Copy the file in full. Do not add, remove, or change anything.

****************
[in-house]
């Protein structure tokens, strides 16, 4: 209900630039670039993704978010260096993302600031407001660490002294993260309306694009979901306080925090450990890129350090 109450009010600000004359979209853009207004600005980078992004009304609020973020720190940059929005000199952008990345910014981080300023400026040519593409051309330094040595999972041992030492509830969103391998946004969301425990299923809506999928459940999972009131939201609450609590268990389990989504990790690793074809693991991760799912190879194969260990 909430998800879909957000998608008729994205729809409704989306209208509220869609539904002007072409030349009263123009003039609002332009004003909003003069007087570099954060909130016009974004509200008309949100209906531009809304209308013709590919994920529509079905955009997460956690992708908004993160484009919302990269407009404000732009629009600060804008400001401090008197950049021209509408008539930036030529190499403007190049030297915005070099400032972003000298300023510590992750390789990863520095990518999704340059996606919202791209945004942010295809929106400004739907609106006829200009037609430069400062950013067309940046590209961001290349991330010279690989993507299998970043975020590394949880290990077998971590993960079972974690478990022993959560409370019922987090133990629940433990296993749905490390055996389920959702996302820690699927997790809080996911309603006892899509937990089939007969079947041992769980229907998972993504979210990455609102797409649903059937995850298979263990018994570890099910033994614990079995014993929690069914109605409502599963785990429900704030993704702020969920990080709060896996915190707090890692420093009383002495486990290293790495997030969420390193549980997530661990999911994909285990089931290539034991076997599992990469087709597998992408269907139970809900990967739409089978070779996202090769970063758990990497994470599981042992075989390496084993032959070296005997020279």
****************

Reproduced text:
[in-house]
């Protein structure tokens, strides 16, 4: 209900630039670039993704978010260096993302600031407001660490002294993260309306694009979901306080925090450990890129350090 109450009010600000004359979209853009207004600005980078992004009304609020973020720190940059929005000199952008990345910014981080300023400026040519593409051309330094040595999972041992030492509830969103391998946004969301425990299923809506999928459940999972009131939201609450609590268990389990989504990790690793074809693991991760799912190879194969260990 909430998800879909957000998608008729994205729809409704989306209208509220869609539904002007072409030349009263123009003039609002332009004003909003003069007087570099954060909130016009974004509200008309949100209906531009809304209308013709590919994920529509079905955009997460956690992708908004993160484009919302990269407009404000732009629009600060804008400001401090008197950049021209509408008539930036030529190499403007190049030297915005070099400032972003000298300023510590992750390789990863520095990518999704340059996606919202791209945004942010295809929106400004739907609106006829200009037609430069400062950013067309940046590209961001290349991330010279690989993507299998970043975020590394949880290990077998971590993960079972974690478990022993959560409370019922987090133990629940433990296993749905490390055996389920959702996302820690699927997790809080996911309603006892899509937990089939007969079947041992769980229907998972993504979210990455609102797409649903059937995850298979263990018994570890099910033994614990079995014993929690069914109605409502599963785990429900704030993704702020969920990080709060896996915190707090890692420093009383002495486990290293790495997030969420390193549980997530661990999911994909285990089931290539034991076997599992990469087709597998992408269907139970809900990967739409089978070779996202090769970063758990990497994470599981042992075989390496084993032959070296005997020279």